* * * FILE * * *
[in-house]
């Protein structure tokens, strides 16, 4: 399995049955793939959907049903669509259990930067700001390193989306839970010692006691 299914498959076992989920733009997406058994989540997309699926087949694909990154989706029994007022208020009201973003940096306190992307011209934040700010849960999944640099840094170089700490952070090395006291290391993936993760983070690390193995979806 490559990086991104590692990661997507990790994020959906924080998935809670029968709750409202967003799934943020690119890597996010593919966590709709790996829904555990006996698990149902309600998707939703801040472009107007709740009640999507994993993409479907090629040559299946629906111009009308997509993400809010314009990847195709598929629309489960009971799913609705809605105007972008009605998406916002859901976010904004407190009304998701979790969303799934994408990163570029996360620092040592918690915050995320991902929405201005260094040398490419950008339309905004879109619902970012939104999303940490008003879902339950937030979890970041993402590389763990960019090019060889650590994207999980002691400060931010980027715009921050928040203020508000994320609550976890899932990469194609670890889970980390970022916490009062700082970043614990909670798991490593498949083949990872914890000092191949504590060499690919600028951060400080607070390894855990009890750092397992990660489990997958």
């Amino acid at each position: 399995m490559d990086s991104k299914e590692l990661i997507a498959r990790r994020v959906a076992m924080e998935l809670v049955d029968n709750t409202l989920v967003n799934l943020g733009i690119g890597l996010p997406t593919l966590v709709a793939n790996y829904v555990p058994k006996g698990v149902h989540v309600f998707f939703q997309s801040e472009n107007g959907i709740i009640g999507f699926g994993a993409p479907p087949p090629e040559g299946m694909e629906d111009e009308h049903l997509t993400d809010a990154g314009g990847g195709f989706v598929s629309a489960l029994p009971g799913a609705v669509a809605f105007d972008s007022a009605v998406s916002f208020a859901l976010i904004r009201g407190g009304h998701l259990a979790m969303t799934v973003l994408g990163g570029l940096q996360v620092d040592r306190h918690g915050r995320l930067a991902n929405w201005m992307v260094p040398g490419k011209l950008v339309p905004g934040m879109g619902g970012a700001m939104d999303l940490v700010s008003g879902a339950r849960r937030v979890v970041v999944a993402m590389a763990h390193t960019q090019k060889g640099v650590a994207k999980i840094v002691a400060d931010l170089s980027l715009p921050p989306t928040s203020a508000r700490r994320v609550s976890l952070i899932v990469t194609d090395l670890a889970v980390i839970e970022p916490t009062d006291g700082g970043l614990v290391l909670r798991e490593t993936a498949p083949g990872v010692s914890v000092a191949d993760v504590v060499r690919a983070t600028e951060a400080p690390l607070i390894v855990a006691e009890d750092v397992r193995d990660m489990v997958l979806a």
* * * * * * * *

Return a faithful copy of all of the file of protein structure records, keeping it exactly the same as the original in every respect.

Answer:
[in-house]
């Protein structure tokens, strides 16, 4: 399995049955793939959907049903669509259990930067700001390193989306839970010692006691 299914498959076992989920733009997406058994989540997309699926087949694909990154989706029994007022208020009201973003940096306190992307011209934040700010849960999944640099840094170089700490952070090395006291290391993936993760983070690390193995979806 490559990086991104590692990661997507990790994020959906924080998935809670029968709750409202967003799934943020690119890597996010593919966590709709790996829904555990006996698990149902309600998707939703801040472009107007709740009640999507994993993409479907090629040559299946629906111009009308997509993400809010314009990847195709598929629309489960009971799913609705809605105007972008009605998406916002859901976010904004407190009304998701979790969303799934994408990163570029996360620092040592918690915050995320991902929405201005260094040398490419950008339309905004879109619902970012939104999303940490008003879902339950937030979890970041993402590389763990960019090019060889650590994207999980002691400060931010980027715009921050928040203020508000994320609550976890899932990469194609670890889970980390970022916490009062700082970043614990909670798991490593498949083949990872914890000092191949504590060499690919600028951060400080607070390894855990009890750092397992990660489990997958």
């Amino acid at each position: 399995m490559d990086s991104k299914e590692l990661i997507a498959r990790r994020v959906a076992m924080e998935l809670v049955d029968n709750t409202l989920v967003n799934l943020g733009i690119g890597l996010p997406t593919l966590v709709a793939n790996y829904v555990p058994k006996g698990v149902h989540v309600f998707f939703q997309s801040e472009n107007g959907i709740i009640g999507f699926g994993a993409p479907p087949p090629e040559g299946m694909e629906d111009e009308h049903l997509t993400d809010a990154g314009g990847g195709f989706v598929s629309a489960l029994p009971g799913a609705v669509a809605f105007d972008s007022a009605v998406s916002f208020a859901l976010i904004r009201g407190g009304h998701l259990a979790m969303t799934v973003l994408g990163g570029l940096q996360v620092d040592r306190h918690g915050r995320l930067a991902n929405w201005m992307v260094p040398g490419k011209l950008v339309p905004g934040m879109g619902g970012a700001m939104d999303l940490v700010s008003g879902a339950r849960r937030v979890v970041v999944a993402m590389a763990h390193t960019q090019k060889g640099v650590a994207k999980i840094v002691a400060d931010l170089s980027l715009p921050p989306t928040s203020a508000r700490r994320v609550s976890l952070i899932v990469t194609d090395l670890a889970v980390i839970e970022p916490t009062d006291g700082g970043l614990v290391l909670r798991e490593t993936a498949p083949g990872v010692s914890v000092a191949d993760v504590v060499r690919a983070t600028e951060a400080p690390l607070i390894v855990a006691e009890d750092v397992r193995d990660m489990v997958l979806a």